Two Steps Forward, One Step Back

The U.S. and many world market indices were looking at modest gains until they ran headlong into the month of June, when a variety of concerns came together to drive prices lower pretty much everywhere in the world.  If you look at the MSCI Developed Markets report, you see the column representing the month of June showing basically a vertical line of red numbers in North America, Europe, Asia and Africa.  But the losses of the second quarter were generally not enough to overcome the gains of the first three months of the year, so many indices are still ahead for the first six months of 2011.

In the U.S., the Wilshire 5000 was up 1.71% for the two months heading into the June Swoon, and it seemed as if we would experience another quarter of modestly positive returns.  Instead, the index dropped 2.63% during the month, finishing down 1.05% for the three months ending June 30.  Even so, the broadest indicator of U.S. stock activity is up 4.90% for the first half of the year.  The comparable Russell 3000 index of U.S. stocks fell an almost imperceptible 0.03% during the second quarter, finishing the first half of the year up 6.35%.

The Wilshire U.S. Large Cap index was down 0.90% for the second quarter; up 4.95% for the first half of 2011.  The Russell 1000 large cap index was essentially flat, rising just 0.12% for the second quarter; it finished the first half of the year up 6.37%.  The S&P 500 fell 0.39% for the quarter, but is up 5.01% so far this year.  Among the sectors, the biggest losers were financial services companies (down an aggregate 6.27% for the second quarter of 2011) and energy stocks (down 5.07%).  Publicly-traded health care companies were up an aggregate 7.29% and utilities rose 5.01%.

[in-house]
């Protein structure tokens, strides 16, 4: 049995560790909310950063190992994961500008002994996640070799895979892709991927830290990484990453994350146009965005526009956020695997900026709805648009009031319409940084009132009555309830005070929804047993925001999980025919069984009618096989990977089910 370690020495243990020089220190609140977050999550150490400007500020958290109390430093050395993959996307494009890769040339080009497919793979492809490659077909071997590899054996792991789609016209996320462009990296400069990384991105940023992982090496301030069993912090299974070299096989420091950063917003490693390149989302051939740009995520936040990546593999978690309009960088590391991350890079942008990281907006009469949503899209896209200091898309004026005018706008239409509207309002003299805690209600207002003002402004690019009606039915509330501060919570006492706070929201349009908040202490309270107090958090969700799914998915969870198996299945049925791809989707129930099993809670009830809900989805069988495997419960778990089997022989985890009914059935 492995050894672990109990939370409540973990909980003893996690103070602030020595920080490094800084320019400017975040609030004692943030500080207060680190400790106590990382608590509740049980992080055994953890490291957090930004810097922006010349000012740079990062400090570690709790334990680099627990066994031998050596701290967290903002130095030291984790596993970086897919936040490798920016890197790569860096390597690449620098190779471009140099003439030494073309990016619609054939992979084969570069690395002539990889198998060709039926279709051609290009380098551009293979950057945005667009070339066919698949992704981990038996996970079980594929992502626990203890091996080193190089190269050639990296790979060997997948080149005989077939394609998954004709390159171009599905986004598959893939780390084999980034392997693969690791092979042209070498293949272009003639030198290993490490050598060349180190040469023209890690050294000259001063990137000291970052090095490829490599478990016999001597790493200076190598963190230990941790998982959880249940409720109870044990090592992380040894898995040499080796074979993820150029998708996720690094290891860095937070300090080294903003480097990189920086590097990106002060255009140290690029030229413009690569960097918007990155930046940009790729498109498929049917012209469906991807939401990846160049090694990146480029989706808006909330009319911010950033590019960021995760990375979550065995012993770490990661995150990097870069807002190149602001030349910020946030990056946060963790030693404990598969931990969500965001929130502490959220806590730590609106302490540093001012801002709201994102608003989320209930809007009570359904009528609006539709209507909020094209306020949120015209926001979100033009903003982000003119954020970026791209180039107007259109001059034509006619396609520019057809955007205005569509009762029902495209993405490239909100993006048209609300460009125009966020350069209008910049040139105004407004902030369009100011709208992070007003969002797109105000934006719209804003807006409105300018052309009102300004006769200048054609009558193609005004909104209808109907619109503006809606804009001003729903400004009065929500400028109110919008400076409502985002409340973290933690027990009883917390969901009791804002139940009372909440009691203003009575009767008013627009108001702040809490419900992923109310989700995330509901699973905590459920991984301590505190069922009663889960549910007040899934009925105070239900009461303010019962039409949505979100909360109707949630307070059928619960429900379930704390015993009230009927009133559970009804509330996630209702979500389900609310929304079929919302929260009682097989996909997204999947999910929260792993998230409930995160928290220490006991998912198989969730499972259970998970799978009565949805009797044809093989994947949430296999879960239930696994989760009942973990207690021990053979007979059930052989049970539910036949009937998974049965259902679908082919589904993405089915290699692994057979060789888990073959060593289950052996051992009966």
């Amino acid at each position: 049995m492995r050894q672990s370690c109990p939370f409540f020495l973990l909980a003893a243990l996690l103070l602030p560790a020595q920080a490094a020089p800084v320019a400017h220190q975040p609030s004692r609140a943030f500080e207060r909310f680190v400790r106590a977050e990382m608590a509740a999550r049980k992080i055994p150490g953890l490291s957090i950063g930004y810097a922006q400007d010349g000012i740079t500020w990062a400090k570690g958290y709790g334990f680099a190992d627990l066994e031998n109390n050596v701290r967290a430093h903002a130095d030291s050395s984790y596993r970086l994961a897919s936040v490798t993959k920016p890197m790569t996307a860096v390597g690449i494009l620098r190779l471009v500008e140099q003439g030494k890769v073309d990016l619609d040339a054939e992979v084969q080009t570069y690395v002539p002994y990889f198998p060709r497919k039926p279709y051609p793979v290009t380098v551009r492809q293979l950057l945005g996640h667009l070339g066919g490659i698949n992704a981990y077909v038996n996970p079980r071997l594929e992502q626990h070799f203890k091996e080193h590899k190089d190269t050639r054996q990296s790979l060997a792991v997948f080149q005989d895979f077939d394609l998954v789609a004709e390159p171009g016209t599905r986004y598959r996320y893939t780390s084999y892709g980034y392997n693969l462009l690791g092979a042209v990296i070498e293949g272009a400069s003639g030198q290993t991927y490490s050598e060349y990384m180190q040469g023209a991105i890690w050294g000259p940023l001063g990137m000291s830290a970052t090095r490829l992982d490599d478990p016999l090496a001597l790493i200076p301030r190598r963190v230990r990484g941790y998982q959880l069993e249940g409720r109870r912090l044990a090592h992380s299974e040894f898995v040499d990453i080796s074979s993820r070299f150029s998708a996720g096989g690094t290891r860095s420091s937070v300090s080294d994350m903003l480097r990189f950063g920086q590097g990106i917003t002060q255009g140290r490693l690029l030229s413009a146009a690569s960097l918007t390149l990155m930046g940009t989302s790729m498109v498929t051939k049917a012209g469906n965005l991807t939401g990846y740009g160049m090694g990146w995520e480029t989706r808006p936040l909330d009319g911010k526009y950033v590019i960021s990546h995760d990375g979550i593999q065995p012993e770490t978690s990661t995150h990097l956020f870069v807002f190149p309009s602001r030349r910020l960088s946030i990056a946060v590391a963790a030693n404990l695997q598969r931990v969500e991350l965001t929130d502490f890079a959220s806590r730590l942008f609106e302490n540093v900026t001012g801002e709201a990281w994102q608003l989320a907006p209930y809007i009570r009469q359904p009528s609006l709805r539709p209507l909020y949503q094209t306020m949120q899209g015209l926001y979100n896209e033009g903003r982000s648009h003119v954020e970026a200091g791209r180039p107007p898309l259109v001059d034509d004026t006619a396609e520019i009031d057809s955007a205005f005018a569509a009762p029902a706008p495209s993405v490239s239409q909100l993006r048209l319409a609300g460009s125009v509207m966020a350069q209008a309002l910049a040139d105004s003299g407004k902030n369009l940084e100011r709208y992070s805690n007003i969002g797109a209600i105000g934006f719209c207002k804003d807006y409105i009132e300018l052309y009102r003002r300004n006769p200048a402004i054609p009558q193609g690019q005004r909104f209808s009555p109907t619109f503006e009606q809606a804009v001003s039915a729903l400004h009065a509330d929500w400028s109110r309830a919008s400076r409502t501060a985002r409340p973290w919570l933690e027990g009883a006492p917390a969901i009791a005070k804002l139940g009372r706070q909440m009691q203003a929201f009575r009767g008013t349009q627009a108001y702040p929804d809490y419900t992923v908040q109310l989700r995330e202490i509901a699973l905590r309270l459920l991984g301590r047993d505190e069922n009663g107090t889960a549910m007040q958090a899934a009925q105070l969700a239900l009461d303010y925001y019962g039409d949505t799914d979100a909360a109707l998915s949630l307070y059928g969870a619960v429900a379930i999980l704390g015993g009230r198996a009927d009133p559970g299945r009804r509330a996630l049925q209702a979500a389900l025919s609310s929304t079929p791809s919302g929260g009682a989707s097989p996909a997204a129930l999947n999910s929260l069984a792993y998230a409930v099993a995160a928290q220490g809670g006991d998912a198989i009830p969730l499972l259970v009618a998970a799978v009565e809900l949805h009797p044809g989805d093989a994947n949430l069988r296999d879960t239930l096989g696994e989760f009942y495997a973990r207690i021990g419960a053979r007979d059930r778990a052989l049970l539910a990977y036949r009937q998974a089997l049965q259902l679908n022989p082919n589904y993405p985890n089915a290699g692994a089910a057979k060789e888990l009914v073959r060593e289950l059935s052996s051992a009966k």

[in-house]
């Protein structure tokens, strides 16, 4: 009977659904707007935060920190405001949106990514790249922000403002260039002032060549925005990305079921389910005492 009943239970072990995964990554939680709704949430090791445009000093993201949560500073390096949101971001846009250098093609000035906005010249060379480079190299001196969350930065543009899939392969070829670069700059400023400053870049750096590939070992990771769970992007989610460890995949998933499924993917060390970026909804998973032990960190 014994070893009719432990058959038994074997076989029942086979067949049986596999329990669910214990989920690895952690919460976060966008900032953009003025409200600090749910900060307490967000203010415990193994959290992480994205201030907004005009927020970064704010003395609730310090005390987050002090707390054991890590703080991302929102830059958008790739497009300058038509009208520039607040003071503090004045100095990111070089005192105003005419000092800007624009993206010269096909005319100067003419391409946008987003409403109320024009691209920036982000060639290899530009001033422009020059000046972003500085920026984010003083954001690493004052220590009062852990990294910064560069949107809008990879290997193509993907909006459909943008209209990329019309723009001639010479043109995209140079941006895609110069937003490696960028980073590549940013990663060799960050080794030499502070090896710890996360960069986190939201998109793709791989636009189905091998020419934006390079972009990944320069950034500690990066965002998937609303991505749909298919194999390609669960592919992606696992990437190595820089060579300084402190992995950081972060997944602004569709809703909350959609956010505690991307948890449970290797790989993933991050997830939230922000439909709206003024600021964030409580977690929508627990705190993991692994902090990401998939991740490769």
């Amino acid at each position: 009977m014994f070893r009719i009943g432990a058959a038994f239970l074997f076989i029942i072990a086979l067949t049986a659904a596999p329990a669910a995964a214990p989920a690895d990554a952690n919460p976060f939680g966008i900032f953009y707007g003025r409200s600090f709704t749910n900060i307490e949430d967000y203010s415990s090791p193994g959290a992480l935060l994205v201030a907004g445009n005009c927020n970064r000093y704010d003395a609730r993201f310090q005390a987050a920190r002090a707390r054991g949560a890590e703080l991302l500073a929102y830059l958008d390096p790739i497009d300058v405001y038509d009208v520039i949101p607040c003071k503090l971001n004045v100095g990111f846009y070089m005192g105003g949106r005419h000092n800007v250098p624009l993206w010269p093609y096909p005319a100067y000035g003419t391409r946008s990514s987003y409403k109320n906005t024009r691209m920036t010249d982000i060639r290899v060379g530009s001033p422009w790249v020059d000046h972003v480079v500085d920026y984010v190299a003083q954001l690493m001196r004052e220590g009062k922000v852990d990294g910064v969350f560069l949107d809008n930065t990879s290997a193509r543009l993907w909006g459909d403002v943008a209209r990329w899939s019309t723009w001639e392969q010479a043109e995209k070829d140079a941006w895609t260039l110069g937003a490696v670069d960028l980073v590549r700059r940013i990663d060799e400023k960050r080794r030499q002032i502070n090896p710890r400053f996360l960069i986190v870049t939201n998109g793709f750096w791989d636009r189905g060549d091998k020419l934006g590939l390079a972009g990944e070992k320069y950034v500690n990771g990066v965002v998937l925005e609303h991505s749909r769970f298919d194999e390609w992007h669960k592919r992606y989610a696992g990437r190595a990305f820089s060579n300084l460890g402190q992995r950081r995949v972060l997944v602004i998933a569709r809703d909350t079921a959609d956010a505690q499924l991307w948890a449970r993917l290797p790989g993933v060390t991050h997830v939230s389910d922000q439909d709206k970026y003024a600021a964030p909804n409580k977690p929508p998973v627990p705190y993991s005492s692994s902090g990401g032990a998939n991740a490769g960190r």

The Wilshire U.S. Mid-Cap index fell 0.86% for the second quarter, but is still up 8.70% for the year.  The Russell Midcap index was up 0.42% for the second quarter; up 8.08% for the first six months of 2011.

The Wilshire U.S. Small Cap index declined 2.01% during the second quarter; but is up 6.31% for the year.  The comparable Russell 2000 fell 1.61% in the second quarter; it was up 6.21% for the first half of the year.

The technology-heavy NASDAQ Composite Index was down 0.59% in the second quarter, but is up 3.30% so far this year.

Looking abroad, the MSCI EAFE index, which tracks a basket of developed-economy indices, was up 0.33% for the second quarter, up 3.00% for the year so far.  There are always lessons in the returns; the MSCI Europe index was up 0.78% for the quarter, and is up 6.71% in the first half of the year, when many analysts were betting on a decline due to the widely-publicized debt woes in Greece, and less dire sovereign debt issues in Ireland, Portugal and Spain.  The EAFE Emerging Markets Index, which measures the overall performance of less-developed nations, was down 2.11% for the second quarter, down 0.45% for the first half of the year.

Among the notable countries, England’s FTSE 100 index fell 1.07% for the first quarter; down 1.13% for first six months of 2011, while Germany’s DAX index rose 2.74% for the second quarter; up 5.53% for the six months ending June 30.  Japan’s Nikkei average is up 1.11% in the second quarter, but in the first half of the year it has lost 5.6% overall.  Chinese shares fell 6.92% on the Shanghai stock exchange; down 3.18% over the past six months.  The Hong Kong Hang Seng index fell a similar 5.90% in the second quarter, and has so far posted a 4.43% loss for the year.  India’s Mumbai Sensex index was down 2.96% in the first three months of the year, down 8.34% in the first half of 2011, while Brazil’s Bovespa Stock Index was one of the biggest losers internationally, down 9.91% for the second quarter; down 10.80% for the year so far.

In real estate, the Wilshire REIT index rose 3.64% for the second quarter of 2011, and is now up 10.62% for the year.